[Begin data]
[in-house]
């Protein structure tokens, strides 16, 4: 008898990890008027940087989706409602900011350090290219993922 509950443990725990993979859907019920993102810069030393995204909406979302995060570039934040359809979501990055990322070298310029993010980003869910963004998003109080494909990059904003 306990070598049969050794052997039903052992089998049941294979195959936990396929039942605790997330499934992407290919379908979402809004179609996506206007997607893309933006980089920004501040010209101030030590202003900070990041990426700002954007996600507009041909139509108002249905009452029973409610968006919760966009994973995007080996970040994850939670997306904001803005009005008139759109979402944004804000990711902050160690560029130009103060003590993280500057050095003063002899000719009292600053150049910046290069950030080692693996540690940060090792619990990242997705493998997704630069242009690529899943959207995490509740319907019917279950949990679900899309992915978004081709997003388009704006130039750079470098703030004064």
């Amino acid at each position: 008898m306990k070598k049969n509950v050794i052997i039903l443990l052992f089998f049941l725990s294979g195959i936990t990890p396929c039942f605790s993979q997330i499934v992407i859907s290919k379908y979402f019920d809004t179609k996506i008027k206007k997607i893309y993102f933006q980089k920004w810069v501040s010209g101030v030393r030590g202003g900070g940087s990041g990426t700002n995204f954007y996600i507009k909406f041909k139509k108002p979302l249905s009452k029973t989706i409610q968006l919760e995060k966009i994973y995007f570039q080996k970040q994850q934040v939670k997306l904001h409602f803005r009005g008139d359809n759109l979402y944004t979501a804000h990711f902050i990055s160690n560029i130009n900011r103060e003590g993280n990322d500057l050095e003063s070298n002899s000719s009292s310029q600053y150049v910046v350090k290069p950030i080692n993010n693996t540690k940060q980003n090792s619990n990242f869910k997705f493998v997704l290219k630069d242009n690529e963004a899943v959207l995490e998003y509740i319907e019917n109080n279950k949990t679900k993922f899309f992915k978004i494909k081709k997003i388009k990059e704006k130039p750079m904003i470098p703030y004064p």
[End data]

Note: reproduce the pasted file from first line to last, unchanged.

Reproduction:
[in-house]
């Protein structure tokens, strides 16, 4: 008898990890008027940087989706409602900011350090290219993922 509950443990725990993979859907019920993102810069030393995204909406979302995060570039934040359809979501990055990322070298310029993010980003869910963004998003109080494909990059904003 306990070598049969050794052997039903052992089998049941294979195959936990396929039942605790997330499934992407290919379908979402809004179609996506206007997607893309933006980089920004501040010209101030030590202003900070990041990426700002954007996600507009041909139509108002249905009452029973409610968006919760966009994973995007080996970040994850939670997306904001803005009005008139759109979402944004804000990711902050160690560029130009103060003590993280500057050095003063002899000719009292600053150049910046290069950030080692693996540690940060090792619990990242997705493998997704630069242009690529899943959207995490509740319907019917279950949990679900899309992915978004081709997003388009704006130039750079470098703030004064």
């Amino acid at each position: 008898m306990k070598k049969n509950v050794i052997i039903l443990l052992f089998f049941l725990s294979g195959i936990t990890p396929c039942f605790s993979q997330i499934v992407i859907s290919k379908y979402f019920d809004t179609k996506i008027k206007k997607i893309y993102f933006q980089k920004w810069v501040s010209g101030v030393r030590g202003g900070g940087s990041g990426t700002n995204f954007y996600i507009k909406f041909k139509k108002p979302l249905s009452k029973t989706i409610q968006l919760e995060k966009i994973y995007f570039q080996k970040q994850q934040v939670k997306l904001h409602f803005r009005g008139d359809n759109l979402y944004t979501a804000h990711f902050i990055s160690n560029i130009n900011r103060e003590g993280n990322d500057l050095e003063s070298n002899s000719s009292s310029q600053y150049v910046v350090k290069p950030i080692n993010n693996t540690k940060q980003n090792s619990n990242f869910k997705f493998v997704l290219k630069d242009n690529e963004a899943v959207l995490e998003y509740i319907e019917n109080n279950k949990t679900k993922f899309f992915k978004i494909k081709k997003i388009k990059e704006k130039p750079m904003i470098p703030y004064p």